The Importance of Being Substituted

Hello Strasberg actors,

Here we are at the beginning of another month of this crazy Anno Domini 2020. While we are slowly coming out of lockdown and hoping for a new normality, in the last month the US have been burning and people have been in the streets protesting to end police brutality and racism. About bloody time.

Surely, though, these destabilising times can make us feel unsettled and scared. Artists are sensitive souls after all, we let the events of the world affect us more than what we would like. There is so much we cannot control and we need to learn how to live with it, perhaps what is going on is exactly what the world needs, perhaps is a global conspiracy, there is no way of knowing. What we can do however, is focus on the work, focus on becoming the best artists we can be, because we have the duty of telling the stories of the characters that we encounter at the best of our abilities.


Let’s make this summer 2020 about our craft. One of the most important aspects of the work as an actor, and especially as a Strasberg actor, is the Substitution: the capability of putting someone or something of importance or specific relevance to you in the Fourth Wall (the invisible wall between actor and audience/camera); to substitute whatever or whomever you are talking to/about in a scene with something or someone who is meaningful for us. Surely, though, we need to choose these Substitutions well, as the choice we make has to make sense with the script and the story.

Let’s look at an example. Let’s say the scene you are working on is a love scene and the person you are talking to is your lover. However, you happen to not feel any romantic love for your scene partner -- maybe you even dislike the person in question. So what do you do? Of course, you are not going to fake it. This is the perfect time to Substitute the person who is physically in front of you with someone who you actually love or loved in the past. Someone who makes or made your palms sweat and your heart jump.

Not just that, but remember being specific: what if your Substitution (the person you're thinking of) carries with them, say, a melancholic feeling because you really still miss them? That wouldn't work for some characters or scenes: that's when feedback is pivotal, and you need to shift and find the best possible Sub for your case; or you can go Adler and use lots of imagination and just slightly shift things enough. But we do recommend trying keeping it 'real' at the beginning of your Strasberg training... You will be able to tell the difference when you work with your real memories (and especially your audience will be able to tell: again, feedback is pivotal).



Substitutions are especially helpful when you don't give a bleep about a specific issue or item or a situation is too abstract for you to portray: you just feel it doesn't belong to you, so how are you going to act like that is so important when it's not? Of course, you can use imagination in some cases, but again, that's only going to work up to a certain extent.

What if you're interpreting Butch in Pulp Fiction, how are you going to care so much about a single watch? Well, for Butch that is REALLY important (and here's why, if you're curious), but you just don't have something like that. So what do you do?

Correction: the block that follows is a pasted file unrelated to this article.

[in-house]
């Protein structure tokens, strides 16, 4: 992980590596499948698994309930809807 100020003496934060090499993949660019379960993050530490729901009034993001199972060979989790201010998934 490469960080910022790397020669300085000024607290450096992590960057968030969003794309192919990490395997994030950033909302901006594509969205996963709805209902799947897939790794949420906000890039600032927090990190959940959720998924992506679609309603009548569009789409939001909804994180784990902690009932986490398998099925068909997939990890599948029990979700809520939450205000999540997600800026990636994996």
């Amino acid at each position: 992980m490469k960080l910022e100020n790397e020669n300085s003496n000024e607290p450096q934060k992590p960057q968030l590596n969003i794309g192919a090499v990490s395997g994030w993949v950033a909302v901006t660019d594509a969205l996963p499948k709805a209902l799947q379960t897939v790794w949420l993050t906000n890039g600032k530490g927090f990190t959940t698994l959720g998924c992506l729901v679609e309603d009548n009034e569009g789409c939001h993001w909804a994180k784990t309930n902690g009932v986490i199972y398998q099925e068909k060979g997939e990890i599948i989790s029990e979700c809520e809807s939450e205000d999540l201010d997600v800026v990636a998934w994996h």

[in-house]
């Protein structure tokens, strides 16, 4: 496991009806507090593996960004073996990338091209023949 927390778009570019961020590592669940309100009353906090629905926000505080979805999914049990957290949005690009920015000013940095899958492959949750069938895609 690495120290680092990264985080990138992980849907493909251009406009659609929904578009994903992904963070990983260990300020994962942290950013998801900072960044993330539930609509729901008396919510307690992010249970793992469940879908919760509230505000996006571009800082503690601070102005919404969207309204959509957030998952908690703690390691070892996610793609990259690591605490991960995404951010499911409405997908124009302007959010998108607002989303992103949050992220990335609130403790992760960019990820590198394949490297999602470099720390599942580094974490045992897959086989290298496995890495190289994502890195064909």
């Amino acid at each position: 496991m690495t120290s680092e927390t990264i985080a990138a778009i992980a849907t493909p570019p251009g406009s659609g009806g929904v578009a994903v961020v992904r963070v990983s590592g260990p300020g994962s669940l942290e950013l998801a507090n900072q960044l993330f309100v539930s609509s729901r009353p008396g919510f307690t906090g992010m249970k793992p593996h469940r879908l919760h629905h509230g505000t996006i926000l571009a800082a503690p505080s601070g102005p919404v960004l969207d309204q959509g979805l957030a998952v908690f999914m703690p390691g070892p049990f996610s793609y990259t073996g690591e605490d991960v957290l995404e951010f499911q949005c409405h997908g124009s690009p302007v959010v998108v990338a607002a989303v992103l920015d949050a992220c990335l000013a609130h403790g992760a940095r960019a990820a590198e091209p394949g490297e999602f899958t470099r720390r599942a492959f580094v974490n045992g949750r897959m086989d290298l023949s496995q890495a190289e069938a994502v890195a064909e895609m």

Here it comes: you Sub the watch with something that IS very important to you. You will still talk about the watch as per the scene, but you will be picturing your childhood's stuffed animal, or even somebody you love dearly and couldn't bear losing. Oh, it's not easy, of course: you do need to raise the stakes, and of course there is a technique for that (and it does take time, and that's why it's a training that must be approached with commitment -- hopefully we will be able to resume our courses soon, so that you can get on with it... Hang in there! But in the meantime: keep reading).

Another important point to make about Substitutions is the homework. It is important that when you get to the film set you have done all the Emotion and Sense Memory homework, so that you would have built a solid base that will support you in the scene(s). This way you won’t be thinking about picturing your Substitution and speaking the lines at the same time, but the work will be there, trust that it will be, so that you can be relaxed and in the moment: it is fundamental that when you act, you are being in the Here and Now, listening to your scene partner(s) and knowing where you come from (Previous Circumstances). The more homework and prep you will have done, the clearer you are on your character's background, your Subs, what are their Unfulfilled Need and Public Persona (and, ideally, your own), how they really feel (whether they know it or not), and obviously the more you will have memorised your lines and stage directions, the less you'll have to focus on all this and simply enjoy the scene and live through the moment. You will simply be your character, and things will magically fall into place. We've seen it happen. With us and with others.


One last thing to always remember: acting isn’t therapy. You probably heard it in class over and over again. You need to be able to leave whatever is going on in your life outside the set/stage, but also, you need to be able to let go of whatever feelings the Substitution might have caused you on set/stage. You cannot bring that stuff at home with you! Once the magic words are spoken “that’s a wrap!”, you will shake everything off.

Indeed acting can be therapeutic, of course (which is brilliant and we love it), but it is just not a way to get over your traumas. There are shrinks for that. Acting is a craft and an art and we need to approach it with the respect it deserves.


Now get on your homework, get to class and create amazing characters, we cannot wait to see them.

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